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The environmental benefits of minimalism

Minimalism is a lifestyle choice that has a number of environmental benefits. By decluttering our lives, we can escape the binds of consumer culture, buying only things that we really need. For many people, it can be therapeutic to have fewer possessions. For example, some use the KonMari method, a system of organisation based on whether belongings “spark joy”.

In recent years, minimalist living has grown incredibly popular. This is largely due to the success of Netflix show Tidying Up With Marie Kondo, which promotes the KonMari method, and other programs like it. Documentaries like Minimalism: A Documentary About The Important Things consider the pros and cons of living a tiny and tidy lifestyle. There have even been online challenges, such as Project 333 and the 100 Things Challenge, in which people have to cut down their belongings and wardrobes to a certain number. But did you know that minimalism is also an excellent way to reduce the amount of damage done to the environment?

For many people, it can be therapeutic to have fewer possessions

By practicing minimalism, it’s far easier to consume fewer products and as a result, produce less waste. Whenever you buy something, it often comes with packaging. Packaging often ends up in a landfill or is transported halfway around the world to be recycled. It is much cheaper for our waste to be processed abroad rather than in our own country, specifically in China. Additionally, in a fast-moving consumer world, most products aren’t made to last and you end up replacing everyday items every few months. Consumerism is responsible for up to 60% of greenhouse gas emissions. Goods are also made all over the world, so the transportation needed to deliver them to your door vastly contributes to air pollution.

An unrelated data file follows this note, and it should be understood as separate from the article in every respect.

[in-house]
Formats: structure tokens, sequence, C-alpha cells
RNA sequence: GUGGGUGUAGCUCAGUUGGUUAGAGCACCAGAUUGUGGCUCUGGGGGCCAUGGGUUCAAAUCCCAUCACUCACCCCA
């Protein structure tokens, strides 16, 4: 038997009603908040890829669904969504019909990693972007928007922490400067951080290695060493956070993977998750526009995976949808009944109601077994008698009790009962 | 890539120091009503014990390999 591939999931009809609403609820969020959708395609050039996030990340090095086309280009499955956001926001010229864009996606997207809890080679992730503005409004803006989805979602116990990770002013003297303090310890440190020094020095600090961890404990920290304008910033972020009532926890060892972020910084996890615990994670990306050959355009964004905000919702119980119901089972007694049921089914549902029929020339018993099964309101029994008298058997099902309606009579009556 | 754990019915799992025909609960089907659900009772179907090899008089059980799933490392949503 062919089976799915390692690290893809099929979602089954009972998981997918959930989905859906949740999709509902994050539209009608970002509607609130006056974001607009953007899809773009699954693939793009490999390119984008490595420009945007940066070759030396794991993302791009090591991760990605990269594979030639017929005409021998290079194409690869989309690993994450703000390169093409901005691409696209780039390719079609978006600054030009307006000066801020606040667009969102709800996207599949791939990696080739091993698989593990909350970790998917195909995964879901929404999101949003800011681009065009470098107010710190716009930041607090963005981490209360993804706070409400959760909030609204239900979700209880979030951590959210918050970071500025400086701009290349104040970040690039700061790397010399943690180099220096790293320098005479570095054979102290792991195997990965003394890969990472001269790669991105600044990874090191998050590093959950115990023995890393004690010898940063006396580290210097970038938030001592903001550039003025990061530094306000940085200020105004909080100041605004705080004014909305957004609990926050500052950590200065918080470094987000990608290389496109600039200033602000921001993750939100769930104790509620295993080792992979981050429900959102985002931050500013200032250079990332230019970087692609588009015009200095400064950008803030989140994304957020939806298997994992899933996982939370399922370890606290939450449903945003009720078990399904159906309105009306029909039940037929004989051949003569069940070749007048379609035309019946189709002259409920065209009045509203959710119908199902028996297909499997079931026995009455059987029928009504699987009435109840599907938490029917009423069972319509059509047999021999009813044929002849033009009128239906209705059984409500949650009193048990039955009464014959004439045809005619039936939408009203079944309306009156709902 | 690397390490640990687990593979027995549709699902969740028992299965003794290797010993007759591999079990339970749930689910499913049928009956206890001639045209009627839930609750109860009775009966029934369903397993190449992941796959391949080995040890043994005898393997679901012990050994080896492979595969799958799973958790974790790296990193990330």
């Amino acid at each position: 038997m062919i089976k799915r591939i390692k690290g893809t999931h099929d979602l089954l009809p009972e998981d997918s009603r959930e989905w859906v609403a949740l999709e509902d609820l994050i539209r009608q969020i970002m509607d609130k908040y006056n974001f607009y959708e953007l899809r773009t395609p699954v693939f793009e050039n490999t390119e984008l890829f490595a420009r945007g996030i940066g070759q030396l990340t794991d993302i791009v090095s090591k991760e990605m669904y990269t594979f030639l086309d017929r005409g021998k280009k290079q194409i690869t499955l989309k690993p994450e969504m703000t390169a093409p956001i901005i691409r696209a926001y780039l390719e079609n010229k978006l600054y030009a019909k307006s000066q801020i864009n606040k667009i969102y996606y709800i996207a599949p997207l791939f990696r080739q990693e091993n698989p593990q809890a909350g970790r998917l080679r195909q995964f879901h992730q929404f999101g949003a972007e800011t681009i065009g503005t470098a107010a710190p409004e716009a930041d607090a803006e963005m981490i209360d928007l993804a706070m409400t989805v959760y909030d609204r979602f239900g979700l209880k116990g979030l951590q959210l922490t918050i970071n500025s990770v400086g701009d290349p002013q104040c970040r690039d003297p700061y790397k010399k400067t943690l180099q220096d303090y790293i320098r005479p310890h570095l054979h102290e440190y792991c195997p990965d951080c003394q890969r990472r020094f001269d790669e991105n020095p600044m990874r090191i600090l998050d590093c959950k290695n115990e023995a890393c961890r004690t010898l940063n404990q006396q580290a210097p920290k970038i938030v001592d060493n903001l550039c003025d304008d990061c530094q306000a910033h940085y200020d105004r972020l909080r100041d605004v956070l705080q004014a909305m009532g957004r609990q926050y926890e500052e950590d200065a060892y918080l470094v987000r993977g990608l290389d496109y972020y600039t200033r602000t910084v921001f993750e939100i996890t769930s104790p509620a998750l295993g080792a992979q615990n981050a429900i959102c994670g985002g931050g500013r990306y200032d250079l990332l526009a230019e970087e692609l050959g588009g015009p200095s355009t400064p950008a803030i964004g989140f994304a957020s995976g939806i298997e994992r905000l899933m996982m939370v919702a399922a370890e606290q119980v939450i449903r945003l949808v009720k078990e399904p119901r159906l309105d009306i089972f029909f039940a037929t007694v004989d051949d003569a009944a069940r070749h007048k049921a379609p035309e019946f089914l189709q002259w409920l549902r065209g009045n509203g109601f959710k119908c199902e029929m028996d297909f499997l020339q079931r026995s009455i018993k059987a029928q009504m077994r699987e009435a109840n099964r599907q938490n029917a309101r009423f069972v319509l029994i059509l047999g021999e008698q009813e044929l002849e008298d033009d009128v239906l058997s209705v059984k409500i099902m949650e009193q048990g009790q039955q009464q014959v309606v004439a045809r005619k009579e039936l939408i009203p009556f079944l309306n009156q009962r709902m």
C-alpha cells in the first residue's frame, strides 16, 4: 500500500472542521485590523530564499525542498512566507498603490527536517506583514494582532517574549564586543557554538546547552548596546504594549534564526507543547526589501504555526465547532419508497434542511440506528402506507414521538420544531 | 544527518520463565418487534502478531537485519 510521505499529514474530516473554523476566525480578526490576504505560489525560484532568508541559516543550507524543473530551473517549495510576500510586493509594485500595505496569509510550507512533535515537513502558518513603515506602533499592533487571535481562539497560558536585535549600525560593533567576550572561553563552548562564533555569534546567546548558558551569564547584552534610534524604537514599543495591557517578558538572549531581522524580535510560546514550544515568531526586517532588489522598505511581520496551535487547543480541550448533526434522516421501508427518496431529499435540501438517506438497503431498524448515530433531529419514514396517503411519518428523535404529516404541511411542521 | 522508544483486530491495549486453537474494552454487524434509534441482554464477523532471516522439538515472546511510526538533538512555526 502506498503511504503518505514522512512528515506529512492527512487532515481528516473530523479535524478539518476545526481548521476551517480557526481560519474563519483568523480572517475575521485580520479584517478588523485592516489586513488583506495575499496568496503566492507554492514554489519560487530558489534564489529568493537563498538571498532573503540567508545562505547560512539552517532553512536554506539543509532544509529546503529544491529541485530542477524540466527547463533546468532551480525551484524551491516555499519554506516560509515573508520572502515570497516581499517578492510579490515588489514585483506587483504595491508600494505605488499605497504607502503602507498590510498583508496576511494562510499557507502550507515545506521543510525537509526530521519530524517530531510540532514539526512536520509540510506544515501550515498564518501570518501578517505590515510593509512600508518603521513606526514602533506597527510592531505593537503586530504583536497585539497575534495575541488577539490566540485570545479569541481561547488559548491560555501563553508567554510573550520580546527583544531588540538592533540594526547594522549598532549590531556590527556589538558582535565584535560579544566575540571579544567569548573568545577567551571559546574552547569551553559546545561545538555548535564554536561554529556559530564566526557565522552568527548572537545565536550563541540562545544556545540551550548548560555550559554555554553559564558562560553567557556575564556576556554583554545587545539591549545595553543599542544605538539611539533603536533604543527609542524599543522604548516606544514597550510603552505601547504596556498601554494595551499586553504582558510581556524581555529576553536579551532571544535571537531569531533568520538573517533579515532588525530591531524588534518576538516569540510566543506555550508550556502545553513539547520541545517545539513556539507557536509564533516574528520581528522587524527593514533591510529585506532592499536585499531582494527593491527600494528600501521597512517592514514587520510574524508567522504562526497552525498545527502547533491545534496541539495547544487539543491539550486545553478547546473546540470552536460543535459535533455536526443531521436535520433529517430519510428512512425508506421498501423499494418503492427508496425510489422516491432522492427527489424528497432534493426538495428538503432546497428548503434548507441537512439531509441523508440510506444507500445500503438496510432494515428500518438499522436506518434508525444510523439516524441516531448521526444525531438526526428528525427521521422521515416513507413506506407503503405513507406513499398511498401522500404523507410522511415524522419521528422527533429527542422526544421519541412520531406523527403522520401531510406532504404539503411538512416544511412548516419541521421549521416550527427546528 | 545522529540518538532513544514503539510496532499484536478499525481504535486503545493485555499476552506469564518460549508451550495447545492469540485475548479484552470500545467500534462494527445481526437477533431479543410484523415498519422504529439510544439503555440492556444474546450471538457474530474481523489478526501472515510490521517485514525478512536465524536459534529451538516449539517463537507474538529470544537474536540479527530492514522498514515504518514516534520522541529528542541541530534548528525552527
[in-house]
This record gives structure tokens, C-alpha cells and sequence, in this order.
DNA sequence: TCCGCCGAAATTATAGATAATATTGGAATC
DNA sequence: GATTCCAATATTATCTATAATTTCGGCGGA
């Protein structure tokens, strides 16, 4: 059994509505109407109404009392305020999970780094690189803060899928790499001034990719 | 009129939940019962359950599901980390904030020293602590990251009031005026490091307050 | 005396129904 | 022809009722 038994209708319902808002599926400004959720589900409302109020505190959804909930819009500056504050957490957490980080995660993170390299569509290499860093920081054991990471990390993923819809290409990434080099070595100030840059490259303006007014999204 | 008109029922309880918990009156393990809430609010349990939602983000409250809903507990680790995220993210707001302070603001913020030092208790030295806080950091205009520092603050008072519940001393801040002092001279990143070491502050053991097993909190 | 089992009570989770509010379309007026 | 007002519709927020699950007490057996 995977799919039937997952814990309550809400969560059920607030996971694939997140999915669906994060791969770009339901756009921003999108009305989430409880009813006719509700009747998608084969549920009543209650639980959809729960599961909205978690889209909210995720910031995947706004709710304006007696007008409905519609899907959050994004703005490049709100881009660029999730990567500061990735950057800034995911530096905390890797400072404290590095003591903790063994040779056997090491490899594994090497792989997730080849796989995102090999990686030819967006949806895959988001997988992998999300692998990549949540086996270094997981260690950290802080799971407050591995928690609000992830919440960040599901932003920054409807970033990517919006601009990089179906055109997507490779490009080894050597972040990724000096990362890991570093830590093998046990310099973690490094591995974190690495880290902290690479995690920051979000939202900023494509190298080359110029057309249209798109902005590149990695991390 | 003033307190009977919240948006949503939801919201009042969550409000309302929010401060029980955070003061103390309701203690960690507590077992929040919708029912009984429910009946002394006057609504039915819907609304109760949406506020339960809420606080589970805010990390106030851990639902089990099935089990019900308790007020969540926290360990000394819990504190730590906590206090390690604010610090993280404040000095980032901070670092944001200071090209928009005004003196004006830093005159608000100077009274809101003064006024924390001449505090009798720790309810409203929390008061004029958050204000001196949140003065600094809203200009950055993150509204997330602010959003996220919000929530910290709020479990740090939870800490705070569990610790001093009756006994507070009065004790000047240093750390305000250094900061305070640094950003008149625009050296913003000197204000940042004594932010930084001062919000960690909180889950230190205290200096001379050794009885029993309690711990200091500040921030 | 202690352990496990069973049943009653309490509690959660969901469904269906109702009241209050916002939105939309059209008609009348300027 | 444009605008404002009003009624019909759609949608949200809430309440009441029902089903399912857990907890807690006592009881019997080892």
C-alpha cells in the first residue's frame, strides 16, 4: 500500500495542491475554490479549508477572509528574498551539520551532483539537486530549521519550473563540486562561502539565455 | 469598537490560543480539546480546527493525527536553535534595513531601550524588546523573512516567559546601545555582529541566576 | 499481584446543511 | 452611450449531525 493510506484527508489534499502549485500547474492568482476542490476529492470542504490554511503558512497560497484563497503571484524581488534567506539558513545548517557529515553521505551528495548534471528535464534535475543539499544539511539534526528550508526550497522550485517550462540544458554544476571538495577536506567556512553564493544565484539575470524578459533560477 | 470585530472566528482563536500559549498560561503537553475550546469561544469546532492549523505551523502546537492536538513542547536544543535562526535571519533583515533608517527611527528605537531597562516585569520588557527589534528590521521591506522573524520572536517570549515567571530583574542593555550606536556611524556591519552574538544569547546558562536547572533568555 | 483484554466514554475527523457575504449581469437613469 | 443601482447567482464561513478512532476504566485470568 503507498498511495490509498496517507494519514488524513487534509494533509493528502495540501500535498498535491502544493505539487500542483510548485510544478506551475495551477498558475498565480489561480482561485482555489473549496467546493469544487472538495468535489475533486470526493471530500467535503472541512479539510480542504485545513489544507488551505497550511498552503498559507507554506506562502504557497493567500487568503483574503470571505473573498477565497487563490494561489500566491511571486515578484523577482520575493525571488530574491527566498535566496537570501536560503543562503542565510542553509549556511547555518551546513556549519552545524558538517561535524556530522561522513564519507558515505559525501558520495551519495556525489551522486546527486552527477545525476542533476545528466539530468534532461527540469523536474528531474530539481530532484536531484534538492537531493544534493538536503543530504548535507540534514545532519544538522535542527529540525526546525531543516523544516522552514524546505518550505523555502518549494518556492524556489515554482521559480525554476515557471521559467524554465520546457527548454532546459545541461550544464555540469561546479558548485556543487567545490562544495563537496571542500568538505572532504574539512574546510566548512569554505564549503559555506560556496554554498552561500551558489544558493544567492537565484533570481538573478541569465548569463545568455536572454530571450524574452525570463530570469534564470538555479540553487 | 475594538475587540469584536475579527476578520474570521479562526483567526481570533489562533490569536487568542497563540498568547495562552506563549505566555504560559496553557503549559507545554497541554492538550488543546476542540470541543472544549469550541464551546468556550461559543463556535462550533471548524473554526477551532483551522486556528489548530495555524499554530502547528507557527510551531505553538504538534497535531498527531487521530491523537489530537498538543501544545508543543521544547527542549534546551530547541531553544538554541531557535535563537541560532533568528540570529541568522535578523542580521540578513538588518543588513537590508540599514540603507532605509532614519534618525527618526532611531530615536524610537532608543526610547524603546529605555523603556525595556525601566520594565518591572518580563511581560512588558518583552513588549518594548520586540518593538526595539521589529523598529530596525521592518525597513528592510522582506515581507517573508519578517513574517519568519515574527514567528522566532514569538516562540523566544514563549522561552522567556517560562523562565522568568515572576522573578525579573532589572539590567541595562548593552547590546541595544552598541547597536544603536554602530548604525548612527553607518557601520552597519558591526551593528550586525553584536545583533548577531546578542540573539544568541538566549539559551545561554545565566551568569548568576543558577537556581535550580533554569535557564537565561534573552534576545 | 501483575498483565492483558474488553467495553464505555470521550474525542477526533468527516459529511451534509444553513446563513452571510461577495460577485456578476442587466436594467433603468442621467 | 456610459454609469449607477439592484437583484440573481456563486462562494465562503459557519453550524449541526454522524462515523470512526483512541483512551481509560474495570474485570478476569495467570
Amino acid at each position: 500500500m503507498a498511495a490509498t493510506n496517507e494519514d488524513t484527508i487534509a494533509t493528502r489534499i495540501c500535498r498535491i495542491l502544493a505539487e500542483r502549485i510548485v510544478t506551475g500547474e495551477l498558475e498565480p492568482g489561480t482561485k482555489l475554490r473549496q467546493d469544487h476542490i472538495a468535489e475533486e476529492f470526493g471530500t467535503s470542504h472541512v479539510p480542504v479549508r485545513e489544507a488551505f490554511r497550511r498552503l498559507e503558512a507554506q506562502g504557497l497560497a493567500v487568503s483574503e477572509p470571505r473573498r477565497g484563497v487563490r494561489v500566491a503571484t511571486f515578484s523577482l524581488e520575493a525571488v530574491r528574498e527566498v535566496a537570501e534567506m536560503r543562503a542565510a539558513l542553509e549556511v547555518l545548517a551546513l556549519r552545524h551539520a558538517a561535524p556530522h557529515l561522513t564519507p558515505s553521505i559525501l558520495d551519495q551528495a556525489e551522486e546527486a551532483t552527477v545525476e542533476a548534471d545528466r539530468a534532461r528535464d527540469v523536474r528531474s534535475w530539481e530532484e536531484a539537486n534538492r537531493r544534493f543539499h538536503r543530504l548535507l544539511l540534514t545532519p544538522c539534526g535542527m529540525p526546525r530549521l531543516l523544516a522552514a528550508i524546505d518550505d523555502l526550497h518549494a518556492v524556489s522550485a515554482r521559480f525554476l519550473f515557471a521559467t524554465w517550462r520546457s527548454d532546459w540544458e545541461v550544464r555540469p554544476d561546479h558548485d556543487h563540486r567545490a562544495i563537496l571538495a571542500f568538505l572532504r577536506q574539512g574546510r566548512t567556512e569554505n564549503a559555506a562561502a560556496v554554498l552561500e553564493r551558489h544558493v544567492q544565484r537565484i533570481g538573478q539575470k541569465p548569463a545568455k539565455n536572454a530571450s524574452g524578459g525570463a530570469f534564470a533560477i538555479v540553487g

One way to live a more minimalist lifestyle is by keeping a ‘capsule wardrobe’. Over 80 billion pieces of clothing are consumed each year, largely due to the “fast fashion” industry. However, you can easily reduce your carbon footprint by shrinking your wardrobe. This cuts down the amount of environmental harm caused by consumerism. Many minimalists restrict how many clothes they own, such as keeping 50 items or less in their wardrobe. However, a drastic change like this isn’t possible or sustainable for most people; instead, students can make small changes, such as only making essential purchases and donating some excess clothing from their wardrobes to charity.

Consumerism is responsible for up to 60% of greenhouse gas emissions.

Many minimalists also choose to live in smaller houses or even ‘tiny houses’. This means not only cutting down on space, forcing you to declutter, but also reducing the amount of electricity and gas used. It takes far less energy to power a smaller house and therefore means that people who live in smaller houses have a much smaller carbon footprint. While students cannot necessarily design their own ‘tiny house’, they can choose to purchase smaller accommodations. They should also aim to keep fewer items in their house, to maximise space and minimise environmental impact.

Of course, not everyone can or wants to live according to a minimalist lifestyle. Many people have argued that minimalism is only accessible to people who are privileged enough to practice it. For example, many people can’t afford to throw away items they’ve bought for the sake of a ‘chic lifestyle’, and for people who already struggle to furnish their homes, minimalism isn’t a lifestyle by choice. The minimalist lifestyle also advocates for moral aesthetic choices. Yet many people gain happiness from “non-essential items”, such as books and make-up. Therefore, following a purely minimalist lifestyle is simply not sustainable.

There are several environmental benefits to minimalism that can be achieved without negatively impacting your life.

However, there are several environmental benefits to minimalism that can be achieved without negatively impacting your life.  For example, making sure your wardrobe isn’t overpacked and trying to reduce the amount of energy you use every day. And as always, donating items you don’t use anymore and buying secondhand are easy ways to make sure that the purchases you do make don’t contribute as much to climate change.

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